Export trade of people with dementia
It has been a given of good practice that people are best cared for at home or near home, whether ill with a physical illness, or a mental illness or dementia. It is shocking to read that some older people with dementia are being placed for their last months of life in care homes at the other side of the world: https://www.theguardian.com/society/2020/jan/12/families-sending-relatives-with-dementia-to-thailand-for-care This revelation comes from a study by researchers from Newcastle upon Tyne and the University of British Columba who found older people from the UK living in eight care homes that they visited. The reasoning behind individual placements no doubt varies with their specifics, but common themes seem to be the cost of care in the UK and its unsatisfactory profile – not enough staff to make people safe and comfortable, stories of rough handling and worse. Correspondence in response to the initial article has been uniformly positive. Can Thailand provide better dementia care than the UK? | Letters It comes from people who are well travelled and often have personal and continuing family involvement with Thailand. Even so one lady was able to visit her husband three times within a year. There are potentially serious and complex ethical and practical issues: freezing of pension and benefits, need to pay for all medical care, not to mention the matter of lost mental capacity and informed consent. I have a memory of being involved in a Panorama ‘expose’ in the 1980s when old people from the South of England were being transferred to cheaper care in the North. It was suggested that the patients knew no difference because they were demented. We countered this by observing that people with dementia are more sensitive than ever to the nuances of shared language, culture, food, dress and ways of moving. The idea of moving people out of their natural territory at the end of their lives, like passive animals simply because this will be less expensive for them, their family or social services, is unpalatable. But it is happening everyday within towns and cities of the UK: the extension of the practice to an international scale is arguably a logical extrapolation of this.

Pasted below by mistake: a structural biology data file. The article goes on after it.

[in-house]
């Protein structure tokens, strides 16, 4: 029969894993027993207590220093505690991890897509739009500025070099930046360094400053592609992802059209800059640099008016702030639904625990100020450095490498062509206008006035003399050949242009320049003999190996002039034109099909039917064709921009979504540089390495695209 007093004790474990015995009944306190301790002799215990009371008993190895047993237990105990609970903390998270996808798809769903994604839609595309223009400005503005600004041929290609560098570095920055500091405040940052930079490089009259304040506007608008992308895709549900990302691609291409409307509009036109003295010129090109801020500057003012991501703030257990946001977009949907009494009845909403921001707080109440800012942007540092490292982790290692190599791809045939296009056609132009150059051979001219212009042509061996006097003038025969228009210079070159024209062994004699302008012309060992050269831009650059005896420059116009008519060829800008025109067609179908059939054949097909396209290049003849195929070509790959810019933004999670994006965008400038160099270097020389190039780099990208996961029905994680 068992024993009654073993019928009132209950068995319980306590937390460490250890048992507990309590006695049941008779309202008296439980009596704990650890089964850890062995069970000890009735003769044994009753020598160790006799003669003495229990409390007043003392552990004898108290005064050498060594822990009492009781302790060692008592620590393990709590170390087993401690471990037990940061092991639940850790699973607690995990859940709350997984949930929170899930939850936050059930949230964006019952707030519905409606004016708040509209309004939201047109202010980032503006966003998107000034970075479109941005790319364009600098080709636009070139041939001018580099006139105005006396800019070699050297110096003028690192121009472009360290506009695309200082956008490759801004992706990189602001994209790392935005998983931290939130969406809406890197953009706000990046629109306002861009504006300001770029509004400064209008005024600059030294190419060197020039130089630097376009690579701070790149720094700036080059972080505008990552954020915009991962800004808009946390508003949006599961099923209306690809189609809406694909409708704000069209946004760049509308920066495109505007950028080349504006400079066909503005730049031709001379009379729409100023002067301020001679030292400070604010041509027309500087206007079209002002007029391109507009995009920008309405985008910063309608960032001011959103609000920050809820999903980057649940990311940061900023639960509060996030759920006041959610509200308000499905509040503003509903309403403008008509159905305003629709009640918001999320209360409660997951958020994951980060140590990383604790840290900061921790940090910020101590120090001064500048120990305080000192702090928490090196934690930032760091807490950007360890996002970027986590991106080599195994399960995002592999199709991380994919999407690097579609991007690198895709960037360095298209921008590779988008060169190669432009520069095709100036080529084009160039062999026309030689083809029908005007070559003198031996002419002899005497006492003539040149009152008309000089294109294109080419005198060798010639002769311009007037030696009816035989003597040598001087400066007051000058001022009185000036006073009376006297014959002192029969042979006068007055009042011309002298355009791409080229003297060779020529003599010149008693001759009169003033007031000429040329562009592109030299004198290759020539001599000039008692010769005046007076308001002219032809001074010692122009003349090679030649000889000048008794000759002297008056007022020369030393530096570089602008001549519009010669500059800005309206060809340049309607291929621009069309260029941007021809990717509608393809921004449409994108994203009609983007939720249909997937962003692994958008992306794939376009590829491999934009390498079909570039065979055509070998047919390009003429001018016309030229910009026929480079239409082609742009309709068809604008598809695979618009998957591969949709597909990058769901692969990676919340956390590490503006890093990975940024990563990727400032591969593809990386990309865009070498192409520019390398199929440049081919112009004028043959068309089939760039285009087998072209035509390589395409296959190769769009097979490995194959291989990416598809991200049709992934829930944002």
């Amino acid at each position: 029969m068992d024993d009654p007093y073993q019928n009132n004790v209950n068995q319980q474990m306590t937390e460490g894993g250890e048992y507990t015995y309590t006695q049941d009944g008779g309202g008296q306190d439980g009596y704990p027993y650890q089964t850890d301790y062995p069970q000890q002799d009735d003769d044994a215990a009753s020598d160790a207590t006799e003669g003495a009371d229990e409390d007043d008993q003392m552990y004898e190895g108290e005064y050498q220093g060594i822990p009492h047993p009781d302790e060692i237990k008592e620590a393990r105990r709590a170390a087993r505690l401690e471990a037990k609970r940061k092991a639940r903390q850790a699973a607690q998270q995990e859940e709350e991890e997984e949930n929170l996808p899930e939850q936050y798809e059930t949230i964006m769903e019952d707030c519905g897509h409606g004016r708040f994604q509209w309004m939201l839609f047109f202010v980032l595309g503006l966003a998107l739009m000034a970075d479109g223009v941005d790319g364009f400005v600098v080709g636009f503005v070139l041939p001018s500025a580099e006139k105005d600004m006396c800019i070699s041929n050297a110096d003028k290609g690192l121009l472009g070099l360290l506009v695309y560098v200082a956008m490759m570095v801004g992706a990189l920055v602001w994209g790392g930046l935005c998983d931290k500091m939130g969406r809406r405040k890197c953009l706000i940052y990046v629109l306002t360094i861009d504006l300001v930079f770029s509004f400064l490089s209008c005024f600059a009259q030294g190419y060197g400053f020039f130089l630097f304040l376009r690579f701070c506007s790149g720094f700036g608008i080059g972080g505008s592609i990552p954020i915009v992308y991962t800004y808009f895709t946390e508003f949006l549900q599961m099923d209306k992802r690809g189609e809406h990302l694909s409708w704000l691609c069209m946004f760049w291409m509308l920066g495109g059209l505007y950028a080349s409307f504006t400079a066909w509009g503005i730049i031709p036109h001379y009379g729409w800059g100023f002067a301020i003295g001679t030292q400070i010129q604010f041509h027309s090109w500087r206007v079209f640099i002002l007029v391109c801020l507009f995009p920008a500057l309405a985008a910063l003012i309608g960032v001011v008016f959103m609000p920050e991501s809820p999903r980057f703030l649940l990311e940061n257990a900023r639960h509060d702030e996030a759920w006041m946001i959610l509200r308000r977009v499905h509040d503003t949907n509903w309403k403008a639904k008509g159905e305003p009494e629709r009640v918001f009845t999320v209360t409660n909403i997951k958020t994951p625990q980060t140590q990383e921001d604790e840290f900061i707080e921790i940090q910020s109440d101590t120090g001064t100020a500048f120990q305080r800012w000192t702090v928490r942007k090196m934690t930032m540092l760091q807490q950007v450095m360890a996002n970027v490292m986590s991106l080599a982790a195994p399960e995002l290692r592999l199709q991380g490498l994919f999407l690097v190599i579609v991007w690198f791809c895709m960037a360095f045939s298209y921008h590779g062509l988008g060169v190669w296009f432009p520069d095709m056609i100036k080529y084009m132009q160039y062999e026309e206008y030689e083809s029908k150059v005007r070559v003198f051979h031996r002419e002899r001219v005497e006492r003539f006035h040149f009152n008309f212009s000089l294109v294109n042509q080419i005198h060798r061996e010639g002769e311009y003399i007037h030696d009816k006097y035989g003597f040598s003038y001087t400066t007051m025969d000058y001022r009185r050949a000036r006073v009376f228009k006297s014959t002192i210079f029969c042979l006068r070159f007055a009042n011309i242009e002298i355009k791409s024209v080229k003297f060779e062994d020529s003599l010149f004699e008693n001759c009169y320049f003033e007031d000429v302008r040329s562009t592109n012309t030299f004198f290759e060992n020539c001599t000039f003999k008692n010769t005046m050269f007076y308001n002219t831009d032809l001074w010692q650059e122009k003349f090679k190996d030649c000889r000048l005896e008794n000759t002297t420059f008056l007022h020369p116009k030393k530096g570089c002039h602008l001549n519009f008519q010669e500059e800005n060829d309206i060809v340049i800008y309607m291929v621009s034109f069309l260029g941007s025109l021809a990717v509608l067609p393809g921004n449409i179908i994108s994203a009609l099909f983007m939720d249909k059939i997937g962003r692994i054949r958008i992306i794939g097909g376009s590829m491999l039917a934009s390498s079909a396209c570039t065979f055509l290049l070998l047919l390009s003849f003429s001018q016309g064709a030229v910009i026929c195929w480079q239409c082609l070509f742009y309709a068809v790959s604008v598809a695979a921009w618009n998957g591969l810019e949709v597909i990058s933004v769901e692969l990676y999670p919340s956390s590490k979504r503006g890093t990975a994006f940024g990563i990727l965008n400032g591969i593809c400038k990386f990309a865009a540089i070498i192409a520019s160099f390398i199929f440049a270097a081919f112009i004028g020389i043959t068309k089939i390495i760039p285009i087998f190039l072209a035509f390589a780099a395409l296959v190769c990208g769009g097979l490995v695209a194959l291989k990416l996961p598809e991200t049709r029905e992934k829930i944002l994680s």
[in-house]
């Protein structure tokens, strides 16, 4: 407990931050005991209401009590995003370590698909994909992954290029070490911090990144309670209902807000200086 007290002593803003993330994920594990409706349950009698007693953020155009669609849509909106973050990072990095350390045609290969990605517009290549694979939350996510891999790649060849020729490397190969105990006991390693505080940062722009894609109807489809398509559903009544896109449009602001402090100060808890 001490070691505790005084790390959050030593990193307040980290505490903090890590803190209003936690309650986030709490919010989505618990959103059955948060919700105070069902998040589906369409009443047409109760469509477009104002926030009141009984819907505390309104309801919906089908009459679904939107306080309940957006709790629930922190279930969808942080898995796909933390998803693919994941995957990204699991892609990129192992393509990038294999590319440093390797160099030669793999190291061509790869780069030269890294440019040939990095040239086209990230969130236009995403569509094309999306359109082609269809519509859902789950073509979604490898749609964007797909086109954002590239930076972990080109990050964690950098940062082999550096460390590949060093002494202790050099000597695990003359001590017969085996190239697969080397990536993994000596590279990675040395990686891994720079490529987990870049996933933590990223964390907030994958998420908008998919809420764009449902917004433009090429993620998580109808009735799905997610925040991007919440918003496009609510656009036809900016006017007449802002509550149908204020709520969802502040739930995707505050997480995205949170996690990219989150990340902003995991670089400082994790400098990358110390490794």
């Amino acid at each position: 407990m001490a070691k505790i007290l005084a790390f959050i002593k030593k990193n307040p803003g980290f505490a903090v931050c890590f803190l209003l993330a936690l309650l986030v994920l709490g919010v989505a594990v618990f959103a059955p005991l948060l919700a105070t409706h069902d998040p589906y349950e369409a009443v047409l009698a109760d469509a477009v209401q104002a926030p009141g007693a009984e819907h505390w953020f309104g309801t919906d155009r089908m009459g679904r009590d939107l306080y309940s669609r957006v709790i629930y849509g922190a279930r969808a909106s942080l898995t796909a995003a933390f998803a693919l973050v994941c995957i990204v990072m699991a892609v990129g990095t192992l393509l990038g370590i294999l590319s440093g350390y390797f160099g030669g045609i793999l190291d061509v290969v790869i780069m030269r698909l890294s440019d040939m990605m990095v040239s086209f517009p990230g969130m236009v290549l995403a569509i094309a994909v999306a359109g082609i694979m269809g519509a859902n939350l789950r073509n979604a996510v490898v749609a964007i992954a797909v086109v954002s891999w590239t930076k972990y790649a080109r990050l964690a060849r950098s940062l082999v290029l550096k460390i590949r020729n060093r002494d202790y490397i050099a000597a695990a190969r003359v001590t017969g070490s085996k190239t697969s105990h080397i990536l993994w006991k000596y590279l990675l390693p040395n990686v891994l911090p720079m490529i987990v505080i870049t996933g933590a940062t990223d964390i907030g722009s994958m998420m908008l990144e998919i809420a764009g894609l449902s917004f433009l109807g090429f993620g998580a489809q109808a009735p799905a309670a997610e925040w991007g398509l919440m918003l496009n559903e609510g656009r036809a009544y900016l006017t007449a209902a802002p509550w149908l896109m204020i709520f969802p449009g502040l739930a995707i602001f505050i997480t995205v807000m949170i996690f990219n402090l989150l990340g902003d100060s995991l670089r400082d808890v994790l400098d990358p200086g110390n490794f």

To me all aspects of this are wrong: the premise that home is important to almost everyone, and the place we want to be when we are ill or dying, is sound and undeniable. When matters are too difficult for life in our own private household, a move to a good quality local alternative where our people can visit is the preferred option. We must find a way of making this possible.